He didn't really hack it: he (or someone) seems to have left an "Easter egg" in it.
In 1604, at the Hampton Court Conference, King James I of England called upon the scholars of the day to produce an Authorized Version of the Bible. This eventually appeared in 1611 and is known as the King James Version.
Dr. Laurence Vance has written an articulate and concise history of the events leading up to the indroduction of the KJV.
Shakespeare lived from 1564 until 1616. In 1610, when he would have been 46 years old, he was possibly one of the scholars engaged in rendering the Biblical text into the very nice English of the day. The Bible was considered to be the Word of God, so none of these scholars was about to receive any credit for his work, which probably didn't seem very fair to The Bard, who was fond of seeing his name in print.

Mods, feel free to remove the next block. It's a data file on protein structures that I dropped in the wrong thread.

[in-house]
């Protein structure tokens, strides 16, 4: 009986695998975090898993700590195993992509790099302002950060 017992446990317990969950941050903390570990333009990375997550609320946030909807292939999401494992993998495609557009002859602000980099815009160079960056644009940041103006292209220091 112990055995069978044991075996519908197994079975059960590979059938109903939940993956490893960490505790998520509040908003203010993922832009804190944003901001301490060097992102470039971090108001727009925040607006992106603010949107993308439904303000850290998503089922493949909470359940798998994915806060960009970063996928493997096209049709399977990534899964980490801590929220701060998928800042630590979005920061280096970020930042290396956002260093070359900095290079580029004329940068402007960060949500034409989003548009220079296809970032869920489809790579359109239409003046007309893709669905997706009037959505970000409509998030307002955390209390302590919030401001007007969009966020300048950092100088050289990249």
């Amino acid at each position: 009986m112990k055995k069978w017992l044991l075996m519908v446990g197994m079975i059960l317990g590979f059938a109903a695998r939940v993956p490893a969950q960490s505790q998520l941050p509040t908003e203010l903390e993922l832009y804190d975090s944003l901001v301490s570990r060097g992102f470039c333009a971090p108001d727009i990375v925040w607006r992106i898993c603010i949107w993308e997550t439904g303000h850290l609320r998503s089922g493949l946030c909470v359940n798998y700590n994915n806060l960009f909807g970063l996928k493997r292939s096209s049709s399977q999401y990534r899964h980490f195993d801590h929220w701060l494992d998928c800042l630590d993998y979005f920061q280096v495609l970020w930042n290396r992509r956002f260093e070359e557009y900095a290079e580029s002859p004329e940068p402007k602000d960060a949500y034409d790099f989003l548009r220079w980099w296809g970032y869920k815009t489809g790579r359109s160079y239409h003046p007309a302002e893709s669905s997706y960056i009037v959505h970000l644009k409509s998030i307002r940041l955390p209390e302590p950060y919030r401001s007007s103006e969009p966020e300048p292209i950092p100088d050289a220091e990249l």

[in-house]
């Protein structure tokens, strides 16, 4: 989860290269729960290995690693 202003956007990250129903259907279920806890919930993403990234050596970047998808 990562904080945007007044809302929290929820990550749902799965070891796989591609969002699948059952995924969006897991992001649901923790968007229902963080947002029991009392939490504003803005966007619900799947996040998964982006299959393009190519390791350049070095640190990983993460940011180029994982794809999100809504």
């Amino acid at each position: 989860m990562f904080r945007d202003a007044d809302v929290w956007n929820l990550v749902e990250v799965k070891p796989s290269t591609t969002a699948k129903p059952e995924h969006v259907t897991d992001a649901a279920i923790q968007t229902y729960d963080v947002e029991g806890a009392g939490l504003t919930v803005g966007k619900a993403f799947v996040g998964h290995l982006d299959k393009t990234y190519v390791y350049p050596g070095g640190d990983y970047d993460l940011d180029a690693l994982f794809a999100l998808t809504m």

Let's take a look at Psalm 46. If we count 46 words in from the beginning, and 46 words in from the end, what do we find? Don't count the "Selah" at the end which isn't really part of the Psalm, it's likely some sort of musical notation (there's a scene that deals with this in East of Eden) .